We fall for the lie when we tell ourselves this one little sin won’t hurt.

We fall for the lie when we abuse grace.

We fall for the lie when we choose the world’s wisdom over God’s Holy Word.

We fall for the lie when we tell ourselves we have to earn His approval.

I’m tired of falling for this dangerous lie, and seeing others fall for it, too. How about you?

Let’s start telling the whole truth instead.

Let’s tell how great the love of Jesus is, but let’s not leave out how sinful we are. If we leave out our sin, we deny the full power of the gospel. After all, how can one save someone who doesn’t need saving?

Let’s remind each other of our position in Christ – fully loved, fully accepted, always cherished, continually pursued - but let’s make it clear that these labels are for those who have actually accepted Christ. Otherwise, we unintentionally teach others to believe what is not yet true for them.

Let’s stop teaching others to be confident in themselves and teach them to be confident in Christ instead.

Let’s not be afraid to admit the depth of our own sin because when we do, we’ll fall even more in love with the Savior who chose us first, who died for us even when we despised Him and His ways.

Let’s be willing to count ourselves a needy and desperate people, hungry for a righteousness that comes from God alone and not ourselves (Eph. 2:8-9).

Let’s quit telling dangerous lies about our so-called sin.

All because of Jesus,

Jen

Sharing with: Grace and Truth

 

What You Need to Know about Your Work-in-Progress Status

It’s Friday and you’ve survived another week, maybe even another month. Sometimes you wonder how much longer you can keep at it, how much longer you can grind your way through the hard work we call life.

And some days, the hard work defeats us, owns us, and we become less than – less of a wife, less of a mother, less of a daughter of the King, less than we truly desire to be.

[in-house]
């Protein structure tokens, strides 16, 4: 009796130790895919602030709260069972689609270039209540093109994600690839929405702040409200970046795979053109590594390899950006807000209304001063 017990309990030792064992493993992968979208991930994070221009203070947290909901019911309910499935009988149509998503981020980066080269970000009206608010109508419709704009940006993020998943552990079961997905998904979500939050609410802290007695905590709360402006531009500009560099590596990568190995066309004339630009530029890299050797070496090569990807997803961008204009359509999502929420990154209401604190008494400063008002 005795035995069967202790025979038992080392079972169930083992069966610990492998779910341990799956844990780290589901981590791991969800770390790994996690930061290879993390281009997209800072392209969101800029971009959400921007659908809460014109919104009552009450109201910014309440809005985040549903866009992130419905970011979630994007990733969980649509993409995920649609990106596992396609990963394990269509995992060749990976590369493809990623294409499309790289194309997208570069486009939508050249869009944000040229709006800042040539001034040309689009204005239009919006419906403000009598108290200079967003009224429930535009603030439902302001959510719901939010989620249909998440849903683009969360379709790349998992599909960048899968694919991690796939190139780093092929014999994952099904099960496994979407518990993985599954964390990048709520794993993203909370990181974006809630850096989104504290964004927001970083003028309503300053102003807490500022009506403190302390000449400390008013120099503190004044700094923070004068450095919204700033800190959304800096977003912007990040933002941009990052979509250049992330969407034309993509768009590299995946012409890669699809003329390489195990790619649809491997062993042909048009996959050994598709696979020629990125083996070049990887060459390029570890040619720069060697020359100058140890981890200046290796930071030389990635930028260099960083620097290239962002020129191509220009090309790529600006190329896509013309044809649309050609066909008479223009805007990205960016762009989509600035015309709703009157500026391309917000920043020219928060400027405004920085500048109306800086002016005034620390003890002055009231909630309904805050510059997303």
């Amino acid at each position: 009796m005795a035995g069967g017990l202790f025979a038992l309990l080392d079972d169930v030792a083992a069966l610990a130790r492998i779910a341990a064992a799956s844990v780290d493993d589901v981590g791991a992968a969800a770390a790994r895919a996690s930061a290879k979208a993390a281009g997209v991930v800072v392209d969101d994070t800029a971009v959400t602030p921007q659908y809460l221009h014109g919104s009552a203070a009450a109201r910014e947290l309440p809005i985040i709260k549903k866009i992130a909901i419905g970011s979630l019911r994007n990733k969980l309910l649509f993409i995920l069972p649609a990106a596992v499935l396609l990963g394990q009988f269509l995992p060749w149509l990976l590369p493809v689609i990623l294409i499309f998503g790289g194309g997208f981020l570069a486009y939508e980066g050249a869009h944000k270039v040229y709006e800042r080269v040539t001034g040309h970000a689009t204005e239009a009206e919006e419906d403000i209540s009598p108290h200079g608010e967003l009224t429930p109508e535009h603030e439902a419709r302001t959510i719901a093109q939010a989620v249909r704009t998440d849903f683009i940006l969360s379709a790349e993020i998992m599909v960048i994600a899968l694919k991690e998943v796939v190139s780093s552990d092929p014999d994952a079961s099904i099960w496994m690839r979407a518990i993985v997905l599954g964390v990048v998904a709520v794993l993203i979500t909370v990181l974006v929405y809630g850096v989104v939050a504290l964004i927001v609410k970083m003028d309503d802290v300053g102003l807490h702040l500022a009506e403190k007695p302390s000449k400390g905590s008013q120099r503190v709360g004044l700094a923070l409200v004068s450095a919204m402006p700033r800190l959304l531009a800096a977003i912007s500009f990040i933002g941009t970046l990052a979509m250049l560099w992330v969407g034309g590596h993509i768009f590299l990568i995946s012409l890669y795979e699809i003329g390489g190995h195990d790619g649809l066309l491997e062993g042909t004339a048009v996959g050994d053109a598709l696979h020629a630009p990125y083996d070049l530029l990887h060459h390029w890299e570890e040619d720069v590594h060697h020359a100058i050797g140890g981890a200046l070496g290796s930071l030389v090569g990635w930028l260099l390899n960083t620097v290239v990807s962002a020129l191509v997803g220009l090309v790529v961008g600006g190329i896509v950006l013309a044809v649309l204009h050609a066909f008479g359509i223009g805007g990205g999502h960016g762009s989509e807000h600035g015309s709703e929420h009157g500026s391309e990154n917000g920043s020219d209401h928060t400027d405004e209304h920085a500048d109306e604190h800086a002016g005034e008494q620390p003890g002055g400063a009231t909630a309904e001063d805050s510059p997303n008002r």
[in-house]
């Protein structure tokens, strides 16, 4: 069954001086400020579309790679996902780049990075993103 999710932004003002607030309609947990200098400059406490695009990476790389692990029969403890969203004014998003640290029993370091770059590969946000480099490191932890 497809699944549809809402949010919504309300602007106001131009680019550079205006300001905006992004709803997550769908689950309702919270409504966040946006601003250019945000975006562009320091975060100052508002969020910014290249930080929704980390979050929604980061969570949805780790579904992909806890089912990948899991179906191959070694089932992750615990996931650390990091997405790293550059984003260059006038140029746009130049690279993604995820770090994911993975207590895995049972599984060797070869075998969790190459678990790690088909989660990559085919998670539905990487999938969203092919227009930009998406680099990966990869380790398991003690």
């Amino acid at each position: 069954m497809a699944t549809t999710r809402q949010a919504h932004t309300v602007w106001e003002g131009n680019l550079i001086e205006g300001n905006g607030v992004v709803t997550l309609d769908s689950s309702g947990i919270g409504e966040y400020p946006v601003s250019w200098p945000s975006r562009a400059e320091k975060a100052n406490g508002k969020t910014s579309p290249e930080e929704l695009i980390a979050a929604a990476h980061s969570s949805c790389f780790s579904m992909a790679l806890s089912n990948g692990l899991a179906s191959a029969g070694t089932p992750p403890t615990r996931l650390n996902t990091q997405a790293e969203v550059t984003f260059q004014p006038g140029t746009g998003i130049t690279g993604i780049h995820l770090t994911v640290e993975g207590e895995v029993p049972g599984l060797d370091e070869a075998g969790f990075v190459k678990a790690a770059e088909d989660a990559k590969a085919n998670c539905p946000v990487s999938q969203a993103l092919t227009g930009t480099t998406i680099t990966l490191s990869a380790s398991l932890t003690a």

We’re tempted then to blame the weariness, the dead weight we’ve been dragging for so long, on our hectic lives.

I’m just too busy.

The phrase slips into my mind so easily, yet I know it’s only a half-truth. Yes, I’ve been busy, but not just with the family schedule. My mind has been busy, too – busy with worries, thoughts, plans, dreams, and even dissatisfaction.

We’re weary women, you and me, and we long for some space to smooth down our frayed edges and quiet our souls, yet we’ve somehow lost the way.

If I’m honest, I have to admit that my biggest problem isn’t my hectic schedule, though. No – the biggest problem is that when my schedule is crazy, my perfectionism and need to control kicks into overdrive. I’m tempted to think if I just work harder and longer, then I can keep myself afloat. 

If I just do everything right….

Unfortunately, I’m not perfect and neither are you. No matter how hard we try, we’re bound to fail at something along the way.

And fail, I have.

I’ve been a grumpy mama and a distracted wife. I’ve offended others in my haste and frustration. I’ve neglected to connect to the only Power Source who can really keep me going in the tough times. I’ve been trying way too hard to do something I cannot possibly do on my own, and boy, is it painful!

Why do we do this to ourselves, my sisters in Christ?  Why do we expect the impossible rather than resting in what we already know to be true?

~I’m sharing three of my favorite truths to fight against the pull perfectionism over at my friend Kaylene’s blog today. It would make my day if you’d hop on over there to find out what you really need to know about your work-in-progress status (and how to get a freebie)!

Sometimes you wonder how much longer you can grind your way through the hard work we call life. You feel too busy, like you're always failing at one thing or another. What you really need to know are these 3 truths about your work-in-progress status.

 

 

Sharing with: Grace and Truth

 

 

How to Overcome a Bad Day

Some days just getting started in the morning is the most difficult challenge we’ll face all day long.  It’s hard to overcome a bad day, especially when it starts out rough from the very beginning!

You know, the days when:

  • the kids wake up way too early
  • you feel overwhelmed by your to-do list
  • you didn’t get enough sleep
  • you’re so grumpy you feel out of control
  • it’s dreary outside
  • all you want to do is get back in your comfy bed and hide

Overcoming a bad day seems nearly impossible once it has already started!

What do you do when you wake up with zero motivation?

How do you get past a grumpy mood so early on in the day?

What do you do when you wake up with zero motivation?  How do you get past a grumpy mood so early on in the day? Try these 10 tips for turning a bad day around.

10 Ways to Jumpstart Your Morning (and overcome a bad day):